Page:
Bandits in Nigeria have released 28 students who had been kidnapped.
Gunmen who kidnapped 121 pupils from a high school in northeastern Nigeria in early July have freed 28 of them, according to a school spokesman.
On July 5, terrorists raided Bethel Baptist High School in Kaduna state’s northwestern region, abducting students resting in their dorms.
The kidnapping was the latest by heavily armed gangs known as bandits, who have long terrorized northwest and central Nigeria by robbery, cattle theft, and kidnapping, but have recently turned their attention to schools and institutions.
After being released on Saturday, the 28 released pupils were reunited with their parents, according to Joseph Hayab, a Bethel Baptist High School official.
“We were able to send out church buses to bring them up from where the captors had dropped them,” he claimed.
According to Hayab, 34 of the kidnapped youngsters are now free: five escaped earlier and one was freed due to health concerns.
He indicated money had been paid to the group, but he wouldn’t reveal how much.
“Right now, the most essential thing is to free all of the remaining children,” he stated.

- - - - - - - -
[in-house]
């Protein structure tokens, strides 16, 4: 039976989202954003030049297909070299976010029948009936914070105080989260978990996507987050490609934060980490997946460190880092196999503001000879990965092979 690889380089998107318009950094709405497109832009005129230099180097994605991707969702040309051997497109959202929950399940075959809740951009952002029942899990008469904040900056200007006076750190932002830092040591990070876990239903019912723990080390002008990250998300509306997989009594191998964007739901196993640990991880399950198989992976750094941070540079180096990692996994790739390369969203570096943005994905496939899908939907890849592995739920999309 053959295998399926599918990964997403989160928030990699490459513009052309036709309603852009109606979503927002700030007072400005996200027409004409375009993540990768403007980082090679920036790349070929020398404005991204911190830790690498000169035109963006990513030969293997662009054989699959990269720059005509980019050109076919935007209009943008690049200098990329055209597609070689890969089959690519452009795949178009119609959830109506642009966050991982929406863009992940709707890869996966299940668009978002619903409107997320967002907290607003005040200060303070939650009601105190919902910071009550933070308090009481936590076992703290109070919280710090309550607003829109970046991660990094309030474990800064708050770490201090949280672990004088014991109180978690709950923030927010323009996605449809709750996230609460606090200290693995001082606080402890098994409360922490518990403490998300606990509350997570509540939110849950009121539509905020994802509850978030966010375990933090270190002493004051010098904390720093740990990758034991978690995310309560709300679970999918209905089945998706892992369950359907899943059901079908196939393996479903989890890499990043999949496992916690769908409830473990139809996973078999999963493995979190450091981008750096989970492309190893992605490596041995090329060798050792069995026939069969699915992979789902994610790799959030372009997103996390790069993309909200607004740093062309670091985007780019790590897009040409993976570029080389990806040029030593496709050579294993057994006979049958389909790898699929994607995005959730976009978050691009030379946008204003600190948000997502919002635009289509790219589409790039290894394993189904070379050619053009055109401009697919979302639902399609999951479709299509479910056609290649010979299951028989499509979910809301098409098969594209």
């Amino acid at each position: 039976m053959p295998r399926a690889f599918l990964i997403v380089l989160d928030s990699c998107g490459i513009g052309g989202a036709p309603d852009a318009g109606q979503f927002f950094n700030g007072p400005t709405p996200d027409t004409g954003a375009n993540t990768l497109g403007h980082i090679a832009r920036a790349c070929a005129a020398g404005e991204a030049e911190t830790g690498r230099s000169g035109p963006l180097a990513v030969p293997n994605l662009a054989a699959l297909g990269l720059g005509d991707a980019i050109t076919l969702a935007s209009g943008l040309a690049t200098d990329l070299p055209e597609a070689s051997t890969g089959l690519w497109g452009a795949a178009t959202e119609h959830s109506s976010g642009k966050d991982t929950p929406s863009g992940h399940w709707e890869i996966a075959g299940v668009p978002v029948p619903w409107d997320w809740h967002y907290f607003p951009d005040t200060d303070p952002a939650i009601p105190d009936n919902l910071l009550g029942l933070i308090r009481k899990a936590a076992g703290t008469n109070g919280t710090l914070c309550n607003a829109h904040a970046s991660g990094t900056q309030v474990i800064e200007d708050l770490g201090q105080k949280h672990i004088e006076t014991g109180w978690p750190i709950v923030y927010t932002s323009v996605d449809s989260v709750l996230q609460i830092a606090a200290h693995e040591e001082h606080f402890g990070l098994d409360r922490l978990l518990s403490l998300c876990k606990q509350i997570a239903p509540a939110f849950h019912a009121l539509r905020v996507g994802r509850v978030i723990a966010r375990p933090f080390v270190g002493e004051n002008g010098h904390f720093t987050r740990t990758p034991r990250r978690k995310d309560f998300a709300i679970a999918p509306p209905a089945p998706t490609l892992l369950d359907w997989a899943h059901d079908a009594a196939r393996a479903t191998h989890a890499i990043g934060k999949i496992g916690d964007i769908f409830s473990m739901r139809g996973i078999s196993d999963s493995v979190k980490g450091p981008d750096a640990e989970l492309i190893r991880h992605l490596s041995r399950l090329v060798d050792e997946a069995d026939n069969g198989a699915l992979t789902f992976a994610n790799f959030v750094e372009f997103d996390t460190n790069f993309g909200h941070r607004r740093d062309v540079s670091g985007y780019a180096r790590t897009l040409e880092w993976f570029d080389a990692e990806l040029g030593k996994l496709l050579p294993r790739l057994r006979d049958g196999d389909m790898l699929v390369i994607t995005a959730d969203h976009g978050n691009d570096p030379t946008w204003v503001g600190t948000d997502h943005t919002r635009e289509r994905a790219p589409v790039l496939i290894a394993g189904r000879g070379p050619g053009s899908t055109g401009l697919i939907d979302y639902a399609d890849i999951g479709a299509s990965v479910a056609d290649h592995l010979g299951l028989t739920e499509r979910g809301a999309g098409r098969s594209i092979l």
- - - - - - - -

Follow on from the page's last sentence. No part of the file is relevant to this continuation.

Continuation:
When reached by AFP, Kaduna state police were not immediately available for comment.
Two of the five youngsters who escaped on July 21 were apprehended by police, while the other three returned to school on their own, according to Hayab.
“When they were assigned to fetch firewood for cooking, they escaped from the bandits.”
The group demanded food and a ransom to liberate the hostages after the kidnapping.
In Africa’s most populous country, kidnappings of road users or powerful people for ransom are prevalent.
Boko Haram Islamists kidnapped children from schools for the first time in 2014, when they abducted more than 200 girls from their Chibok dormitory, triggering a worldwide uproar.
Since then, the number of schoolchildren abducted has increased dramatically, with over 1,000 students and pupils taken across Nigeria since December.
The majority have been released as a result of local officials’ talks with organized criminal organizations.
Many people are still being held captive, including a hundred children who were kidnapped in early June from a Muslim school in neighboring Niger and are currently being held hostage.
On Sunday, Nigerian analyst Bulama Bukarti tweeted, “The Tegina boys and girls, some as young as five, have been in captivity for 56 long days already.”
“It is evident that parents are on their own, with neither the state nor the federal governments making any meaningful security or non-security attempts to release the vulnerable children.”
Muhammadu Buhari is the President of Nigeria. Brief News from Washington Newsday.